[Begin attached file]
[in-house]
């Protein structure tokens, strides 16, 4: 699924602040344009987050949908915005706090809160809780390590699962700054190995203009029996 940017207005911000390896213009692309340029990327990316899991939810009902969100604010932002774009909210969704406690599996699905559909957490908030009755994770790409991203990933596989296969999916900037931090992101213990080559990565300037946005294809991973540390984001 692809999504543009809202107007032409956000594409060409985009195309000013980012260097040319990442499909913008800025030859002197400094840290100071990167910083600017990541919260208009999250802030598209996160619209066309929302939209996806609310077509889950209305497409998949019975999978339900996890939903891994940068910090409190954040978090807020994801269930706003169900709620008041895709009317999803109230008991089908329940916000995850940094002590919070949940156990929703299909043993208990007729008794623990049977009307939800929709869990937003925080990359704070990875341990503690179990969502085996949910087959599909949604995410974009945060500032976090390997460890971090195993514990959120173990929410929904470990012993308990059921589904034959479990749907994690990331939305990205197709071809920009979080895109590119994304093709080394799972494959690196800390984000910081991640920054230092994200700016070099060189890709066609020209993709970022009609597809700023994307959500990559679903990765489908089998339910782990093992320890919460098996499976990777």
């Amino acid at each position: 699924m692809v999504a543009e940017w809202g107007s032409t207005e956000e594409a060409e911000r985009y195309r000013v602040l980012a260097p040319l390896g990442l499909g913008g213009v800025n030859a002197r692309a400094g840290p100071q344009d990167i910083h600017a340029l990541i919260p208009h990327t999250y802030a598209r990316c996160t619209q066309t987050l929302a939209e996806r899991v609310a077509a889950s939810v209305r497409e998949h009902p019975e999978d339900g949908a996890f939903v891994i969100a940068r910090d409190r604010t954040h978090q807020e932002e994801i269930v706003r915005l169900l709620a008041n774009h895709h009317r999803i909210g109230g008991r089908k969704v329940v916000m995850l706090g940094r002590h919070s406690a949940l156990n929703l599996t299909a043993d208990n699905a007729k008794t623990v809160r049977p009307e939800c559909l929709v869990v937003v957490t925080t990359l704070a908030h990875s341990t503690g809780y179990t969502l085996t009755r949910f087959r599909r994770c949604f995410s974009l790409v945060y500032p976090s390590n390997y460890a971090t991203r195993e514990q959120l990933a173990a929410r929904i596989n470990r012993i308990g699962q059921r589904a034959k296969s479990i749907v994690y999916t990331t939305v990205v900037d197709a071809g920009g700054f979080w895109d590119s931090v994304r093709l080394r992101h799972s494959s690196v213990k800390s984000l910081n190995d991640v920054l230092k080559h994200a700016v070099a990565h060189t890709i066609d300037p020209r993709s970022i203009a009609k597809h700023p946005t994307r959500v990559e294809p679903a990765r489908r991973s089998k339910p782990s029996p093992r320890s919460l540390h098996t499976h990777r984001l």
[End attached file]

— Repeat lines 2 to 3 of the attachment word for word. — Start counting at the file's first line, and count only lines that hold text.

């Protein structure tokens, strides 16, 4: 699924602040344009987050949908915005706090809160809780390590699962700054190995203009029996 940017207005911000390896213009692309340029990327990316899991939810009902969100604010932002774009909210969704406690599996699905559909957490908030009755994770790409991203990933596989296969999916900037931090992101213990080559990565300037946005294809991973540390984001 692809999504543009809202107007032409956000594409060409985009195309000013980012260097040319990442499909913008800025030859002197400094840290100071990167910083600017990541919260208009999250802030598209996160619209066309929302939209996806609310077509889950209305497409998949019975999978339900996890939903891994940068910090409190954040978090807020994801269930706003169900709620008041895709009317999803109230008991089908329940916000995850940094002590919070949940156990929703299909043993208990007729008794623990049977009307939800929709869990937003925080990359704070990875341990503690179990969502085996949910087959599909949604995410974009945060500032976090390997460890971090195993514990959120173990929410929904470990012993308990059921589904034959479990749907994690990331939305990205197709071809920009979080895109590119994304093709080394799972494959690196800390984000910081991640920054230092994200700016070099060189890709066609020209993709970022009609597809700023994307959500990559679903990765489908089998339910782990093992320890919460098996499976990777």
């Amino acid at each position: 699924m692809v999504a543009e940017w809202g107007s032409t207005e956000e594409a060409e911000r985009y195309r000013v602040l980012a260097p040319l390896g990442l499909g913008g213009v800025n030859a002197r692309a400094g840290p100071q344009d990167i910083h600017a340029l990541i919260p208009h990327t999250y802030a598209r990316c996160t619209q066309t987050l929302a939209e996806r899991v609310a077509a889950s939810v209305r497409e998949h009902p019975e999978d339900g949908a996890f939903v891994i969100a940068r910090d409190r604010t954040h978090q807020e932002e994801i269930v706003r915005l169900l709620a008041n774009h895709h009317r999803i909210g109230g008991r089908k969704v329940v916000m995850l706090g940094r002590h919070s406690a949940l156990n929703l599996t299909a043993d208990n699905a007729k008794t623990v809160r049977p009307e939800c559909l929709v869990v937003v957490t925080t990359l704070a908030h990875s341990t503690g809780y179990t969502l085996t009755r949910f087959r599909r994770c949604f995410s974009l790409v945060y500032p976090s390590n390997y460890a971090t991203r195993e514990q959120l990933a173990a929410r929904i596989n470990r012993i308990g699962q059921r589904a034959k296969s479990i749907v994690y999916t990331t939305v990205v900037d197709a071809g920009g700054f979080w895109d590119s931090v994304r093709l080394r992101h799972s494959s690196v213990k800390s984000l910081n190995d991640v920054l230092k080559h994200a700016v070099a990565h060189t890709i066609d300037p020209r993709s970022i203009a009609k597809h700023p946005t994307r959500v990559e294809p679903a990765r489908r991973s089998k339910p782990s029996p093992r320890s919460l540390h098996t499976h990777r984001l």